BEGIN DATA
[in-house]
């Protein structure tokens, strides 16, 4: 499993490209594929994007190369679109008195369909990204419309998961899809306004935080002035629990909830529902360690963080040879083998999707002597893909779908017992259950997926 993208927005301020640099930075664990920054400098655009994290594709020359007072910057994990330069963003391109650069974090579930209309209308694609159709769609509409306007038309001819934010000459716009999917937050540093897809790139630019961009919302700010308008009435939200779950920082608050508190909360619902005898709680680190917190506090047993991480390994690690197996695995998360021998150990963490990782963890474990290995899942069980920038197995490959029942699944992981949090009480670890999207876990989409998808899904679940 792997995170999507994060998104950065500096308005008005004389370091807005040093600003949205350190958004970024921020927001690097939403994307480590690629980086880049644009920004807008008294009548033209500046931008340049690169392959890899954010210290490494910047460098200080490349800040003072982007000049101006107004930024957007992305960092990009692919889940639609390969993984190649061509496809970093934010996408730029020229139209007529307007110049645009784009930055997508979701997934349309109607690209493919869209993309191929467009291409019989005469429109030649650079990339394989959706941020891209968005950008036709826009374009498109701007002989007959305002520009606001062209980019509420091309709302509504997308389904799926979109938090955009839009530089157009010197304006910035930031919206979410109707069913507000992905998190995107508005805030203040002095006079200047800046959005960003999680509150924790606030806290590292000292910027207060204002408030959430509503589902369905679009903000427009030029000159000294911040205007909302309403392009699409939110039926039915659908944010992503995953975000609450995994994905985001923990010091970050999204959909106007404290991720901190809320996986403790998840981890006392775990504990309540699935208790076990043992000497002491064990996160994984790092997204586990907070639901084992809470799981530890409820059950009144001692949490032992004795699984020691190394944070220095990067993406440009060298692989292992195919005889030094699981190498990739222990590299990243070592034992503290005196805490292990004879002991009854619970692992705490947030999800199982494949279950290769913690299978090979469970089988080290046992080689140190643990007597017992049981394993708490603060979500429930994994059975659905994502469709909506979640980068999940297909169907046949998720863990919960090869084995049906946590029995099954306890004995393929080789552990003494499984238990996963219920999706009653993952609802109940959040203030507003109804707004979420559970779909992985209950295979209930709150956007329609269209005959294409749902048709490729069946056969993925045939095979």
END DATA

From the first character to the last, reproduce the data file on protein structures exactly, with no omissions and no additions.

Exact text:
[in-house]
């Protein structure tokens, strides 16, 4: 499993490209594929994007190369679109008195369909990204419309998961899809306004935080002035629990909830529902360690963080040879083998999707002597893909779908017992259950997926 993208927005301020640099930075664990920054400098655009994290594709020359007072910057994990330069963003391109650069974090579930209309209308694609159709769609509409306007038309001819934010000459716009999917937050540093897809790139630019961009919302700010308008009435939200779950920082608050508190909360619902005898709680680190917190506090047993991480390994690690197996695995998360021998150990963490990782963890474990290995899942069980920038197995490959029942699944992981949090009480670890999207876990989409998808899904679940 792997995170999507994060998104950065500096308005008005004389370091807005040093600003949205350190958004970024921020927001690097939403994307480590690629980086880049644009920004807008008294009548033209500046931008340049690169392959890899954010210290490494910047460098200080490349800040003072982007000049101006107004930024957007992305960092990009692919889940639609390969993984190649061509496809970093934010996408730029020229139209007529307007110049645009784009930055997508979701997934349309109607690209493919869209993309191929467009291409019989005469429109030649650079990339394989959706941020891209968005950008036709826009374009498109701007002989007959305002520009606001062209980019509420091309709302509504997308389904799926979109938090955009839009530089157009010197304006910035930031919206979410109707069913507000992905998190995107508005805030203040002095006079200047800046959005960003999680509150924790606030806290590292000292910027207060204002408030959430509503589902369905679009903000427009030029000159000294911040205007909302309403392009699409939110039926039915659908944010992503995953975000609450995994994905985001923990010091970050999204959909106007404290991720901190809320996986403790998840981890006392775990504990309540699935208790076990043992000497002491064990996160994984790092997204586990907070639901084992809470799981530890409820059950009144001692949490032992004795699984020691190394944070220095990067993406440009060298692989292992195919005889030094699981190498990739222990590299990243070592034992503290005196805490292990004879002991009854619970692992705490947030999800199982494949279950290769913690299978090979469970089988080290046992080689140190643990007597017992049981394993708490603060979500429930994994059975659905994502469709909506979640980068999940297909169907046949998720863990919960090869084995049906946590029995099954306890004995393929080789552990003494499984238990996963219920999706009653993952609802109940959040203030507003109804707004979420559970779909992985209950295979209930709150956007329609269209005959294409749902048709490729069946056969993925045939095979």